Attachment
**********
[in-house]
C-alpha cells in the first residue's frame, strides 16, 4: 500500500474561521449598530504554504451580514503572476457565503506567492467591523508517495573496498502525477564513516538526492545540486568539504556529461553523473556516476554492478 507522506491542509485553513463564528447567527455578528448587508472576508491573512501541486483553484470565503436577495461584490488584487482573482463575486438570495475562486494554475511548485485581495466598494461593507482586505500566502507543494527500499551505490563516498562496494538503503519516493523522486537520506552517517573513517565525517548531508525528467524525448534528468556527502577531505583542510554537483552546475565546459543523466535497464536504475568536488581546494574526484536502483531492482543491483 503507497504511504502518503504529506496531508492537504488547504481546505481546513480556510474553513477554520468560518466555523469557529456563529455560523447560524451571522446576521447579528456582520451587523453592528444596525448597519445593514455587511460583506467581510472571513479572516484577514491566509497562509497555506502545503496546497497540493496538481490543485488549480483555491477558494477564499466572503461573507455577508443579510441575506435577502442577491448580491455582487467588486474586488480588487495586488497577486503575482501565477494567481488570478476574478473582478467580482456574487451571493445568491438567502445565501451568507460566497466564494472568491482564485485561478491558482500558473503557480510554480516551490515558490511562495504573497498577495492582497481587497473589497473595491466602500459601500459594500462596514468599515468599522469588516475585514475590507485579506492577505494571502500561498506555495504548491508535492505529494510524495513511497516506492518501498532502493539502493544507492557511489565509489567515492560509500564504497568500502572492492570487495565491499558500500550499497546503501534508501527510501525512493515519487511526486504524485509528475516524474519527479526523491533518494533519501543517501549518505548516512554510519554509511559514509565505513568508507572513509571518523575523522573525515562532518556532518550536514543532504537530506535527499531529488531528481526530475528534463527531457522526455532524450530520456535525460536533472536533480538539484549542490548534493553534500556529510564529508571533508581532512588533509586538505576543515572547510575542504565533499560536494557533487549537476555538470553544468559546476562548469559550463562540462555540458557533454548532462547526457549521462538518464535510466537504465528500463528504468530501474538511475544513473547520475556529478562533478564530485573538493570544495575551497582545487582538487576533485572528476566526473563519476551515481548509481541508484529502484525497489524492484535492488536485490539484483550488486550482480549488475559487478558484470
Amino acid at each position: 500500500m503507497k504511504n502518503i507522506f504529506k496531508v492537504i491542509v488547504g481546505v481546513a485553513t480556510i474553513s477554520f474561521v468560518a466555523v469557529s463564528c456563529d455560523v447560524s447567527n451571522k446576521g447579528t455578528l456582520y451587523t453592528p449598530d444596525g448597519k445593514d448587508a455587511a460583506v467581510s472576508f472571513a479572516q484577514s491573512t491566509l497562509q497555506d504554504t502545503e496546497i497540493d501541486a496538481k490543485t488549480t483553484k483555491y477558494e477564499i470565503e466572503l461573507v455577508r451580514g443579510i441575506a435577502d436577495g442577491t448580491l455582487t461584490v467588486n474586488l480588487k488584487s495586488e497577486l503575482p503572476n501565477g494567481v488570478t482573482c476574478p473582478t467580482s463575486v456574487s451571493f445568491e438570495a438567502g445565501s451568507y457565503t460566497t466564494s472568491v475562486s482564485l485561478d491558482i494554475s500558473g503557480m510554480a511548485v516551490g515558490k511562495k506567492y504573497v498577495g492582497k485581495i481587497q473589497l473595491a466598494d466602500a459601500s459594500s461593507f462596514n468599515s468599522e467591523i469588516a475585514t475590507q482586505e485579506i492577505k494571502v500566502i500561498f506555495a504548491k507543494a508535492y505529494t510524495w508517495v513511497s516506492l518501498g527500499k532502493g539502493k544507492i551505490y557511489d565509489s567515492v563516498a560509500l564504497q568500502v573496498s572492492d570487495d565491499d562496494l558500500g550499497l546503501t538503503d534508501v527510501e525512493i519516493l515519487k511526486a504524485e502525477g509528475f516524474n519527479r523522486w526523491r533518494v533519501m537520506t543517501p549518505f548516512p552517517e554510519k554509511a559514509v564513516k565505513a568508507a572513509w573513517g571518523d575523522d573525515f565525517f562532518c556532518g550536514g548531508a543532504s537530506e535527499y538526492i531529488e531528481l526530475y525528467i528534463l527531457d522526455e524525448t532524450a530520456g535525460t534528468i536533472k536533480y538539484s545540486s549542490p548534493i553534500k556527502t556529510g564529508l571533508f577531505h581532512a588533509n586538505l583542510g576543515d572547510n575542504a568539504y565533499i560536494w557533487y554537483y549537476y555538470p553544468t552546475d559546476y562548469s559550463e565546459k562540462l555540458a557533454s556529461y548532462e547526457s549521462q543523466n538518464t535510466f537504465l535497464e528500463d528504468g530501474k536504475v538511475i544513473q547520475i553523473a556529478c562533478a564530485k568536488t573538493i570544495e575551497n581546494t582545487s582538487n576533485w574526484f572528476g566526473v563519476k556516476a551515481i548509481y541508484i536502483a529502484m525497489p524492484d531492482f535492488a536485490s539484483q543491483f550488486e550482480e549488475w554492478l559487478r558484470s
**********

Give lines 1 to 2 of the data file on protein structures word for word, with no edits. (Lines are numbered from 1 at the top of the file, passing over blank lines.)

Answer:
[in-house]
C-alpha cells in the first residue's frame, strides 16, 4: 500500500474561521449598530504554504451580514503572476457565503506567492467591523508517495573496498502525477564513516538526492545540486568539504556529461553523473556516476554492478 507522506491542509485553513463564528447567527455578528448587508472576508491573512501541486483553484470565503436577495461584490488584487482573482463575486438570495475562486494554475511548485485581495466598494461593507482586505500566502507543494527500499551505490563516498562496494538503503519516493523522486537520506552517517573513517565525517548531508525528467524525448534528468556527502577531505583542510554537483552546475565546459543523466535497464536504475568536488581546494574526484536502483531492482543491483 503507497504511504502518503504529506496531508492537504488547504481546505481546513480556510474553513477554520468560518466555523469557529456563529455560523447560524451571522446576521447579528456582520451587523453592528444596525448597519445593514455587511460583506467581510472571513479572516484577514491566509497562509497555506502545503496546497497540493496538481490543485488549480483555491477558494477564499466572503461573507455577508443579510441575506435577502442577491448580491455582487467588486474586488480588487495586488497577486503575482501565477494567481488570478476574478473582478467580482456574487451571493445568491438567502445565501451568507460566497466564494472568491482564485485561478491558482500558473503557480510554480516551490515558490511562495504573497498577495492582497481587497473589497473595491466602500459601500459594500462596514468599515468599522469588516475585514475590507485579506492577505494571502500561498506555495504548491508535492505529494510524495513511497516506492518501498532502493539502493544507492557511489565509489567515492560509500564504497568500502572492492570487495565491499558500500550499497546503501534508501527510501525512493515519487511526486504524485509528475516524474519527479526523491533518494533519501543517501549518505548516512554510519554509511559514509565505513568508507572513509571518523575523522573525515562532518556532518550536514543532504537530506535527499531529488531528481526530475528534463527531457522526455532524450530520456535525460536533472536533480538539484549542490548534493553534500556529510564529508571533508581532512588533509586538505576543515572547510575542504565533499560536494557533487549537476555538470553544468559546476562548469559550463562540462555540458557533454548532462547526457549521462538518464535510466537504465528500463528504468530501474538511475544513473547520475556529478562533478564530485573538493570544495575551497582545487582538487576533485572528476566526473563519476551515481548509481541508484529502484525497489524492484535492488536485490539484483550488486550482480549488475559487478558484470